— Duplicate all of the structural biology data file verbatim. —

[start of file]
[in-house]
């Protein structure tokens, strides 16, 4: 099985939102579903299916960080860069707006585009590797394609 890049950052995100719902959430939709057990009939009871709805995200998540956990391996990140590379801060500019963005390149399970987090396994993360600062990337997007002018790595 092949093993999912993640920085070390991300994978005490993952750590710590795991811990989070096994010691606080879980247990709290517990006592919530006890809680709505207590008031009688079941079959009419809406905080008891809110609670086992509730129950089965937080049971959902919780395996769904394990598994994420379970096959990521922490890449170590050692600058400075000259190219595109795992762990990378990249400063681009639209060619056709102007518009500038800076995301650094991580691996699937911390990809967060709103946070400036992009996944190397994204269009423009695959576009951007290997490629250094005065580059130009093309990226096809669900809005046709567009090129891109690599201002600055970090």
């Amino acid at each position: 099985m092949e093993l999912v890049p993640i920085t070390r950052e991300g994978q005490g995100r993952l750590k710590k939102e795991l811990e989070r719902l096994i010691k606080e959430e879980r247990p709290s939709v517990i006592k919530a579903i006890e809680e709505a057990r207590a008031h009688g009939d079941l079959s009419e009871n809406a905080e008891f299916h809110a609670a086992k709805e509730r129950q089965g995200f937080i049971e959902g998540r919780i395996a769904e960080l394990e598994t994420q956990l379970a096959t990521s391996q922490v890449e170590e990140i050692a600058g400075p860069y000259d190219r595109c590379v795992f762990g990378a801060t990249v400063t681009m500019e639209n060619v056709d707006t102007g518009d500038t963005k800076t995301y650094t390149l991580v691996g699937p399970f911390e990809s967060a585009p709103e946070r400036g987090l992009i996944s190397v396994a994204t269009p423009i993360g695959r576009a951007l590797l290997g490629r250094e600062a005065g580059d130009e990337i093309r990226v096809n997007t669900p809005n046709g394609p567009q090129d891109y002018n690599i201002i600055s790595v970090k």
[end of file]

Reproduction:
[in-house]
């Protein structure tokens, strides 16, 4: 099985939102579903299916960080860069707006585009590797394609 890049950052995100719902959430939709057990009939009871709805995200998540956990391996990140590379801060500019963005390149399970987090396994993360600062990337997007002018790595 092949093993999912993640920085070390991300994978005490993952750590710590795991811990989070096994010691606080879980247990709290517990006592919530006890809680709505207590008031009688079941079959009419809406905080008891809110609670086992509730129950089965937080049971959902919780395996769904394990598994994420379970096959990521922490890449170590050692600058400075000259190219595109795992762990990378990249400063681009639209060619056709102007518009500038800076995301650094991580691996699937911390990809967060709103946070400036992009996944190397994204269009423009695959576009951007290997490629250094005065580059130009093309990226096809669900809005046709567009090129891109690599201002600055970090």
């Amino acid at each position: 099985m092949e093993l999912v890049p993640i920085t070390r950052e991300g994978q005490g995100r993952l750590k710590k939102e795991l811990e989070r719902l096994i010691k606080e959430e879980r247990p709290s939709v517990i006592k919530a579903i006890e809680e709505a057990r207590a008031h009688g009939d079941l079959s009419e009871n809406a905080e008891f299916h809110a609670a086992k709805e509730r129950q089965g995200f937080i049971e959902g998540r919780i395996a769904e960080l394990e598994t994420q956990l379970a096959t990521s391996q922490v890449e170590e990140i050692a600058g400075p860069y000259d190219r595109c590379v795992f762990g990378a801060t990249v400063t681009m500019e639209n060619v056709d707006t102007g518009d500038t963005k800076t995301y650094t390149l991580v691996g699937p399970f911390e990809s967060a585009p709103e946070r400036g987090l992009i996944s190397v396994a994204t269009p423009i993360g695959r576009a951007l590797l290997g490629r250094e600062a005065g580059d130009e990337i093309r990226v096809n997007t669900p809005n046709g394609p567009q090129d891109y002018n690599i201002i600055s790595v970090k």